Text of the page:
Community centers are a worldwide phenomenon. It may come as a surprise to some Westerners that many are built by hand by the people they serve. There are several advantages to this. It’s fun and builds community. Participants take greater ownership of the building and often learn about long-forgotten vernacular architectural techniques. This also creates an enhanced sense of place. Below are five remarkable projects from around the world, built by the communities that they serve, often despite scarce resources.
For the younger generation in San Pedro Apóstol, a small municipality in the State of Oaxaca, an open community space for various sports and social activities has long been desired. Due to the limited resources, it has never been possible until recently, when land was donated by the municipality. Coming together with support from a GameChangers grant, a group of international designers got involved. Using workshops and skills training, traditional materials and construction method, the center is being built primarily by the local community, designers, and students.
The center has two main fields that will hold sports competitions for the children of the schools, as well as for locals.
Found materials were used to build the Jabu Centre. Credit: AID.
Back in 2009, the women of the sewing business were working in small, poorly built huts in Jabu, a rural village in Swaziland. When a piece of land was donated by one of the locals, a design was proposed and the search for funding and sponsorship began. Given the rural context of the Jabu Centre, the design team strived to use found materials with vernacular techniques: earth plaster-sands were sourced nearby and the plasters were made and applied using the guidance and training of local craftsmen; salvaged bricks and paving stones were donated by a local brick factory; and two dry toilet units were donated by a South Africa-based company.
Today, the Jabu Centre has an open workshop, a classroom, a cooking area, a dry composting toilet block (two units), and rainwater collection. It hosts not only the working Jabu women, but also the whole village community.
Black Bamboo Community Center was built and funded collectively by the 31 communities in Yogyakarta. Nesting over drainage, the bamboo structure was built by the community volunteers within two months, after four months spent collecting funds from the families of the communities. Later, the architectural organization Arkomjogja joined and suggested using local black bamboo for the construction. This process helped the community volunteers to learn about the traditional and contemporary bamboo building techniques, and take ownership of their very own gathering place.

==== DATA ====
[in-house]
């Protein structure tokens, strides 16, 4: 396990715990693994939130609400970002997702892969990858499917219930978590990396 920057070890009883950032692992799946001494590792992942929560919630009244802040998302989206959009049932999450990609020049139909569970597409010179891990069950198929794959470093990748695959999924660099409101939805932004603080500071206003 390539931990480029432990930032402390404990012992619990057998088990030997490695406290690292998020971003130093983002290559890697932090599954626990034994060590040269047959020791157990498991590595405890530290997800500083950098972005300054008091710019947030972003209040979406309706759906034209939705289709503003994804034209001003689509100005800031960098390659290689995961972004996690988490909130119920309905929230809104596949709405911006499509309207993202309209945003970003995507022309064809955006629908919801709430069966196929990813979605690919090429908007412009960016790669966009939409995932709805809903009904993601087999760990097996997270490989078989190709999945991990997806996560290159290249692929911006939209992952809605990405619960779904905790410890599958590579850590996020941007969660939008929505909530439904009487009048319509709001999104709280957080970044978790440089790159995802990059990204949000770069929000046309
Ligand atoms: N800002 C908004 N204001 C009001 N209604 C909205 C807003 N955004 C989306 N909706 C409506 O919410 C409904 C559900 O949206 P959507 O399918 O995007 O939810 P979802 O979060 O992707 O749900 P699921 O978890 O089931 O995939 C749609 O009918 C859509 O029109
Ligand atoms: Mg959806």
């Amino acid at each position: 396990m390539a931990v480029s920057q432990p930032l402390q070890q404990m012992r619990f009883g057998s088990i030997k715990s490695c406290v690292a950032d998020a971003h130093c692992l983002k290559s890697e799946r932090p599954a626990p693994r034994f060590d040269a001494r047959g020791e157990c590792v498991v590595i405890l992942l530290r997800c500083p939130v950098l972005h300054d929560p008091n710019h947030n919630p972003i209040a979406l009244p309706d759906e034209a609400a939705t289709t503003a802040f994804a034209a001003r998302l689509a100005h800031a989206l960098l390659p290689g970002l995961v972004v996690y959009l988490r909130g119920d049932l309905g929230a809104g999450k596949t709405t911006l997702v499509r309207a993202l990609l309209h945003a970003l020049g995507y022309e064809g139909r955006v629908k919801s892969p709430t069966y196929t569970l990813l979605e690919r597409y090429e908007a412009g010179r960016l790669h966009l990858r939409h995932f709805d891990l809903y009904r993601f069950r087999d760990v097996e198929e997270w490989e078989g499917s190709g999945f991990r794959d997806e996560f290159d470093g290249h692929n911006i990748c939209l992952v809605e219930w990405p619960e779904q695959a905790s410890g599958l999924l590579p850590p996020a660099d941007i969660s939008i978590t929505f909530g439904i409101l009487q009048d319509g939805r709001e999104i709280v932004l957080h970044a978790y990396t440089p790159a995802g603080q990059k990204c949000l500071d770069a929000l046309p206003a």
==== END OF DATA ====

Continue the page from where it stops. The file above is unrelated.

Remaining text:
In Nijmegen, Holland, a meeting and co-working place was constructed by a team of volunteers and built entirely out of reclaimed materials. Sourced from the street, or donated by individuals or corporations, these are materials normally considered as waste and destined to landfill. Without any former building experience, the initiator managed to realize the building by collaborating with an architect. Later on, constructors and builders — who were part of the 300-strong volunteer team — joined the team. Other people donated materials; some offered their expertise; some offered workforce; and others lent their equipment. Even the land was offered by the local city council for three years, free of charge.
Unfortunately, this inspiring community effort was burned down one month after it’s completion, but it is one of the great examples of a community-driven building initiative.
laTren / elNodo is a cultural and training facility located in a disintegrated, disconnected, and marginalized neighborhood in the city of Saltillo, Mexico. The goal of the project is to create an incubator for the independent production of neighborhood initiatives and local cultural activities by providing advice (logistical and financial) to support the proposals.
The design and building process was based on a participatory principle to involve the neighborhood through meetings and workshops, which sets it apart from the formal institution-run cultural centers. The process enabled the participants to co-create both the hardware and software of the center, and engaged more interest among both private companies and public institutions toward the neighborhood.
This article originally appeared on Shareable on the 17 September 2013.